In Ancient Roman History, two of the earliest populares were Tiberius Sempronius Gracchus and his brother Gaius Sempronius Gracchus. In his speech for Sestius Cicero describes populares as men whose character or behaviour is seditious and meant to gratify the multitude - whose interest often diverges from the advantage of the state…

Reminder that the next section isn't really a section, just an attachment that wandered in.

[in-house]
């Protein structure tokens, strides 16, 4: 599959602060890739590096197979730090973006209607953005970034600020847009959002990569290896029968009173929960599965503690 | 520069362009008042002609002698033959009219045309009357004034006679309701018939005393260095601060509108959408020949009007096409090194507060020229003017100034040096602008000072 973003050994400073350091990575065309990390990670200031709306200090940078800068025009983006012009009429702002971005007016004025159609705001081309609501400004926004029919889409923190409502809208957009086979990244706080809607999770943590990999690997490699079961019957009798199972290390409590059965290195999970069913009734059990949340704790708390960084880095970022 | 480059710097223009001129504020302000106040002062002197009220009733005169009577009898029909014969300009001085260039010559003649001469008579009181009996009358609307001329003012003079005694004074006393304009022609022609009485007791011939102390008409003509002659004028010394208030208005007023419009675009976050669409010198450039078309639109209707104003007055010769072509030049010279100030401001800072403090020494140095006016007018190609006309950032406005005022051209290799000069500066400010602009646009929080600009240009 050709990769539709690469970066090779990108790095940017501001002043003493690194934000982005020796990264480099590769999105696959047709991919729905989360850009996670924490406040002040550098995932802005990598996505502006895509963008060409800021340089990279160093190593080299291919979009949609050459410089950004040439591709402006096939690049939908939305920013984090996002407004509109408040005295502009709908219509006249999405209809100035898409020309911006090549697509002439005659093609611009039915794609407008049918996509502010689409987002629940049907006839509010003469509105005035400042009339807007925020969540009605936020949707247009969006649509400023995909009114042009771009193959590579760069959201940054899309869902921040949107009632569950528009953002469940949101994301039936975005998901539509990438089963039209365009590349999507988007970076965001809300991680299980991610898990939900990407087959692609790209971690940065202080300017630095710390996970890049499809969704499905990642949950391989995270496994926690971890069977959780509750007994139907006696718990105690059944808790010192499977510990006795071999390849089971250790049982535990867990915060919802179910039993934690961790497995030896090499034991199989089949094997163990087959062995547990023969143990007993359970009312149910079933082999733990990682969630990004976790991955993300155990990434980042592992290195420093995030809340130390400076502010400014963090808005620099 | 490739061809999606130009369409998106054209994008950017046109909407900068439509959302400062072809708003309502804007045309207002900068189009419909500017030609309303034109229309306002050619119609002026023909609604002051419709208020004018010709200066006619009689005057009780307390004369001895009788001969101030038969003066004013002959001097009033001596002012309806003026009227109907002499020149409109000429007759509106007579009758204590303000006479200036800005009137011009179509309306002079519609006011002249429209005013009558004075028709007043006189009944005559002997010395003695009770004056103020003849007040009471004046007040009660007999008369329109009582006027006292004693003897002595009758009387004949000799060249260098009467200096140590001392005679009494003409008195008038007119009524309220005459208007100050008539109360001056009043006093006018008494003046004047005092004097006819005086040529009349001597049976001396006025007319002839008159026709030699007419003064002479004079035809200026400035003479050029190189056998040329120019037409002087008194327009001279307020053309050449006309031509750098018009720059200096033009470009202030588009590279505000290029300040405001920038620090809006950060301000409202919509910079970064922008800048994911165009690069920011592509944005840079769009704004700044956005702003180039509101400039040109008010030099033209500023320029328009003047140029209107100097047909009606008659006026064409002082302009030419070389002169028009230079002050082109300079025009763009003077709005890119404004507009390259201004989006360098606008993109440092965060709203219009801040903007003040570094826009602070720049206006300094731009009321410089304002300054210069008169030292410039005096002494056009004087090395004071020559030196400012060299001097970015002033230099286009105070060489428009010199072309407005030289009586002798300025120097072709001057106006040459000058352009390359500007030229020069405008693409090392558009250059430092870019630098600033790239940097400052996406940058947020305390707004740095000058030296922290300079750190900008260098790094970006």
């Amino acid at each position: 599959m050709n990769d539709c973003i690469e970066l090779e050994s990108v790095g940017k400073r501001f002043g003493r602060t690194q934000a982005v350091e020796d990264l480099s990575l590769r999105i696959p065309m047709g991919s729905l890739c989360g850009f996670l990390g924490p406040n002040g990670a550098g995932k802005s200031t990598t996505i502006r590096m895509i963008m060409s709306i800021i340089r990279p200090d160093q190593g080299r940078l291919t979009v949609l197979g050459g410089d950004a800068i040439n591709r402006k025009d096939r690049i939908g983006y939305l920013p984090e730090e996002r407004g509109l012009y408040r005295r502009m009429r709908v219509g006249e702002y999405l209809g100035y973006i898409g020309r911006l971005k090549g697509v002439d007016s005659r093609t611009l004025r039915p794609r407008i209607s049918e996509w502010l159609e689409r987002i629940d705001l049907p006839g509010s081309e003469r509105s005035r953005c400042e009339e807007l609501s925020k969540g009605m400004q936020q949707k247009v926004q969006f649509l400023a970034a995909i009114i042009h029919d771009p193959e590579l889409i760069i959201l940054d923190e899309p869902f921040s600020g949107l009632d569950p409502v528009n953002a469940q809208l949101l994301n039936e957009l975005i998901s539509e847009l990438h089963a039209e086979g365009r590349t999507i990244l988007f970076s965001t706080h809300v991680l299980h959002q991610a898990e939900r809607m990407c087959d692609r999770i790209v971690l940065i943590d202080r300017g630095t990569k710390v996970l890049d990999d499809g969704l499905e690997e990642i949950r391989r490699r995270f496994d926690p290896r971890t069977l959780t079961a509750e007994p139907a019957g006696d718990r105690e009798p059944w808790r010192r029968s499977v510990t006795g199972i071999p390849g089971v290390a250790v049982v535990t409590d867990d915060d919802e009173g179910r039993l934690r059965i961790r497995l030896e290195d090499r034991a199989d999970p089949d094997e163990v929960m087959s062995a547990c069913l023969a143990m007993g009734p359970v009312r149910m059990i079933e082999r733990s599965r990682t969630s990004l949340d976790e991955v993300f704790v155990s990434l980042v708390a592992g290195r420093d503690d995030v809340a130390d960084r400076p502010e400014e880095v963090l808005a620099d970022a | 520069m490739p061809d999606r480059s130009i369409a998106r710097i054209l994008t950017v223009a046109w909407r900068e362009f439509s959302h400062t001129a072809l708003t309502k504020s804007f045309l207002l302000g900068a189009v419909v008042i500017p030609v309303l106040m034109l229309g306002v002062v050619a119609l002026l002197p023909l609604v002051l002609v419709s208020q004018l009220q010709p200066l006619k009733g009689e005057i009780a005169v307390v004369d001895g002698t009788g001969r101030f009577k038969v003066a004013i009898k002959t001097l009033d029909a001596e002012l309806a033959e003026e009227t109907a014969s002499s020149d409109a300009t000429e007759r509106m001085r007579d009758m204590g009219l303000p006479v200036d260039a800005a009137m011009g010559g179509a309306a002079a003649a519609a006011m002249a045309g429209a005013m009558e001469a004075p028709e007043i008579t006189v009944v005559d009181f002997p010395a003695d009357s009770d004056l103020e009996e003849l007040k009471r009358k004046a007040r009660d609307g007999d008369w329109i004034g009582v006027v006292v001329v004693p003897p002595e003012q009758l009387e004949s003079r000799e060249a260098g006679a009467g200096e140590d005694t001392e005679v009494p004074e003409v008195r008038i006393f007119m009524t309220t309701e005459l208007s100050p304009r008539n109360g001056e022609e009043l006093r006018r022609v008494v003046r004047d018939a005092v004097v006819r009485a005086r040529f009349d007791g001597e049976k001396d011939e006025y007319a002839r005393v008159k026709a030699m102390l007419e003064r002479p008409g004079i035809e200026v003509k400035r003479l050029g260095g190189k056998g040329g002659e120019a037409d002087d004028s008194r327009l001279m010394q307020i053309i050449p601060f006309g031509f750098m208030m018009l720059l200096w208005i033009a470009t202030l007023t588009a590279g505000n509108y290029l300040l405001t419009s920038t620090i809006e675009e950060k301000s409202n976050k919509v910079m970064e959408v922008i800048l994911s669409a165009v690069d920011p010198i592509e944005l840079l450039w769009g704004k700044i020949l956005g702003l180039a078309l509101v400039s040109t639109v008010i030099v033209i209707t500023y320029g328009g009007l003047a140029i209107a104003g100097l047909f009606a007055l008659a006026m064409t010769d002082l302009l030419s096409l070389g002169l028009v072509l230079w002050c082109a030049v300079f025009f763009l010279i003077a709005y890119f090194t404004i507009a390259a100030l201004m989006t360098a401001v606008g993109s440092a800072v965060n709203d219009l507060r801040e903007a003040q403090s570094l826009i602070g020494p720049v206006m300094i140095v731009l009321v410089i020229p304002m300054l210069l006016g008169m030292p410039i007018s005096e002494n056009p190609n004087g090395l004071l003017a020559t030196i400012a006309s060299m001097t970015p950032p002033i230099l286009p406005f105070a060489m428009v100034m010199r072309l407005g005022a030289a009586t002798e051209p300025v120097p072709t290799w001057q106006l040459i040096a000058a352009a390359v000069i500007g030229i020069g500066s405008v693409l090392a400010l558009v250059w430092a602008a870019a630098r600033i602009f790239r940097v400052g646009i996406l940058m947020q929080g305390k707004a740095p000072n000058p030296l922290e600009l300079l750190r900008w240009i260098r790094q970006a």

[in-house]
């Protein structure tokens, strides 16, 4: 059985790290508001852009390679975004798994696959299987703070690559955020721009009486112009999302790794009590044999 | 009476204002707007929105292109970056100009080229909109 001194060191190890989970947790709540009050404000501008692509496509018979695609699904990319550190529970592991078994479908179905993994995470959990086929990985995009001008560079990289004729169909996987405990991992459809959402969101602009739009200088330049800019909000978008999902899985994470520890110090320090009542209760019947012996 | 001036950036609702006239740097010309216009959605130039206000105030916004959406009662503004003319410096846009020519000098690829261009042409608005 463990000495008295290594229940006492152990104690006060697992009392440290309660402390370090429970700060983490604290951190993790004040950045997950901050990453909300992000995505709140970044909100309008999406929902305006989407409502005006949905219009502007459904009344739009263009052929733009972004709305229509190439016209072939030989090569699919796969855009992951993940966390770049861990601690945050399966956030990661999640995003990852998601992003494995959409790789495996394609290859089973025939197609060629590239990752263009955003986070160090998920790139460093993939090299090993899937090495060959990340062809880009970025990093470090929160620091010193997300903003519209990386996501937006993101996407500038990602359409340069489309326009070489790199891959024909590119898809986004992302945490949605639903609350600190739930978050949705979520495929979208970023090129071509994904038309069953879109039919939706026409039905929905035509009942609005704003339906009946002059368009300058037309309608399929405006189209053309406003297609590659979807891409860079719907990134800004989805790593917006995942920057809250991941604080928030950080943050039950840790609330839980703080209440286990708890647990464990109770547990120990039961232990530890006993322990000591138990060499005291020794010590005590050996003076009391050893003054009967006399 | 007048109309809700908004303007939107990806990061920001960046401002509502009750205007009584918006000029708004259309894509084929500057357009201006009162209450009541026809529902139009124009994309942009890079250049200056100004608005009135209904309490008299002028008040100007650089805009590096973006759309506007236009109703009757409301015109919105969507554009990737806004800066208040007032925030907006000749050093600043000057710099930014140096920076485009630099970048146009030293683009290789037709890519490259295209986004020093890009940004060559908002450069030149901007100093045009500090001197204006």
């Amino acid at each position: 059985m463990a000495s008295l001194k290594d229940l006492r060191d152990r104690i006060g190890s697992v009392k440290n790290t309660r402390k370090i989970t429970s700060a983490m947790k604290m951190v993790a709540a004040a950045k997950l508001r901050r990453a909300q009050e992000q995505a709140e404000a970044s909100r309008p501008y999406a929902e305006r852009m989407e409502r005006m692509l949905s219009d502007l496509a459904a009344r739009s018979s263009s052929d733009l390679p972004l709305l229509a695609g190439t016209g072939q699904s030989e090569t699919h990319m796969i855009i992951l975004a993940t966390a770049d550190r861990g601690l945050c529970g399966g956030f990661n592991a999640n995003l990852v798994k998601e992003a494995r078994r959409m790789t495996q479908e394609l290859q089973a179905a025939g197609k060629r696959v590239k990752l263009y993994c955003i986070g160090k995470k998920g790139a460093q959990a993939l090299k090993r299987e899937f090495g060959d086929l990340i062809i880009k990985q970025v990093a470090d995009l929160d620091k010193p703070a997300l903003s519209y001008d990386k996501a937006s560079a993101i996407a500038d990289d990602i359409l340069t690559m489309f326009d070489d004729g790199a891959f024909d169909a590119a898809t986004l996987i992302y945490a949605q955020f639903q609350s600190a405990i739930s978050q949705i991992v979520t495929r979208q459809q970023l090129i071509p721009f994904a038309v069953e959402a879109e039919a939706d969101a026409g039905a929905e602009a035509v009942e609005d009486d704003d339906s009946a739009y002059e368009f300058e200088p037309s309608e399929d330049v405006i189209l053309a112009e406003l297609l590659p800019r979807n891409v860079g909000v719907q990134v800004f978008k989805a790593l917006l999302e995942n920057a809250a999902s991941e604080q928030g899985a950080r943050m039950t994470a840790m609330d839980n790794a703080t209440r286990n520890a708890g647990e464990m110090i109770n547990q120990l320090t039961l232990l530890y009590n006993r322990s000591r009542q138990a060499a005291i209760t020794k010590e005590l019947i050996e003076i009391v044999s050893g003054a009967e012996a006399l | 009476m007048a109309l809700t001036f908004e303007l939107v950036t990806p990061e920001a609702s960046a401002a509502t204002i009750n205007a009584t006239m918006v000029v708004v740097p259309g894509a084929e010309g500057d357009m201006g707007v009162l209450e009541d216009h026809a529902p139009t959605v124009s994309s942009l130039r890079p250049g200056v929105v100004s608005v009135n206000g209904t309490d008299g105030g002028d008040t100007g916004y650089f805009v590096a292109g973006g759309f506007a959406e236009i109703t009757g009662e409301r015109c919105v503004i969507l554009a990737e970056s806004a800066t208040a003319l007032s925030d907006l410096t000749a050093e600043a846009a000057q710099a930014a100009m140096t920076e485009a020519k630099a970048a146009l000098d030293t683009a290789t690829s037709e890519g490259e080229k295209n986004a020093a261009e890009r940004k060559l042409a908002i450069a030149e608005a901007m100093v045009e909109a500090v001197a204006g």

Tiberius Gracchus saw himself as the champion of the oppressed and was determined to defend their interests. His desire for re-election to the tribunal was driven by his conviction that he should continue as their spokesman and patron and was willing to use violence to defend what he conceived to be his and their rights. Scipio Nasica and his supporters treated Tiberius as a tyrant and ultimately killed him. This is not because they were opposed to the land bill but by the tactics which he employed – “the deposition of Octavius, the proposal to use Attalus’ legacy and the candidature for re-election”. The difficulty with any question about Gracchus’ intentions is that enough evidence does not exist and we have to interpret these through reference to an overall view of Gracchus’ political aims and personal character. Some historians argue that the main beneficiaries, targeted by Tiberius Gracchus, were the Romans, and this was because he believed that they would first pass the test and then vote for him – i.e. his motivations were political. Others argue that the reason why Tiberius failed to include Italians in his programs was that he was only interested in helping Roman citizens, who could enrol in the legions. If this were so he would not have distributed land to non-Romans. For many people, Tiberius' actions no doubt suggested the possibility of a political coup, with overtones of the rise of another Tarquinius Superbus, and the only resort, in the Roman system of the time was to resort to violence. ...
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